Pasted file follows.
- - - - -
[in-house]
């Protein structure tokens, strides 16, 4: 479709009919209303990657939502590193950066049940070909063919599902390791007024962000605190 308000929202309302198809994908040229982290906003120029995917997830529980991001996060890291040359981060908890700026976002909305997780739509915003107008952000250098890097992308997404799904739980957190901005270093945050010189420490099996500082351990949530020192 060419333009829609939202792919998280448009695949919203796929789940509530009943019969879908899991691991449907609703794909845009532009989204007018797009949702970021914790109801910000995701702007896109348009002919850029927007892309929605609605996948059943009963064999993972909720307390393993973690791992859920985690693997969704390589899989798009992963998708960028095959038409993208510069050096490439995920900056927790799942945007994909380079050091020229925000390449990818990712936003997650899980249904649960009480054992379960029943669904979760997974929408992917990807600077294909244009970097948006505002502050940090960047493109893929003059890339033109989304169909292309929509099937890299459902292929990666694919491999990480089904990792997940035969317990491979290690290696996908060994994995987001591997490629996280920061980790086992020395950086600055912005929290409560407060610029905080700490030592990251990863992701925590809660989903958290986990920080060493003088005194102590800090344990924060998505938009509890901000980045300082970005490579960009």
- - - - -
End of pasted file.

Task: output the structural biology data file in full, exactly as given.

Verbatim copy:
[in-house]
């Protein structure tokens, strides 16, 4: 479709009919209303990657939502590193950066049940070909063919599902390791007024962000605190 308000929202309302198809994908040229982290906003120029995917997830529980991001996060890291040359981060908890700026976002909305997780739509915003107008952000250098890097992308997404799904739980957190901005270093945050010189420490099996500082351990949530020192 060419333009829609939202792919998280448009695949919203796929789940509530009943019969879908899991691991449907609703794909845009532009989204007018797009949702970021914790109801910000995701702007896109348009002919850029927007892309929605609605996948059943009963064999993972909720307390393993973690791992859920985690693997969704390589899989798009992963998708960028095959038409993208510069050096490439995920900056927790799942945007994909380079050091020229925000390449990818990712936003997650899980249904649960009480054992379960029943669904979760997974929408992917990807600077294909244009970097948006505002502050940090960047493109893929003059890339033109989304169909292309929509099937890299459902292929990666694919491999990480089904990792997940035969317990491979290690290696996908060994994995987001591997490629996280920061980790086992020395950086600055912005929290409560407060610029905080700490030592990251990863992701925590809660989903958290986990920080060493003088005194102590800090344990924060998505938009509890901000980045300082970005490579960009």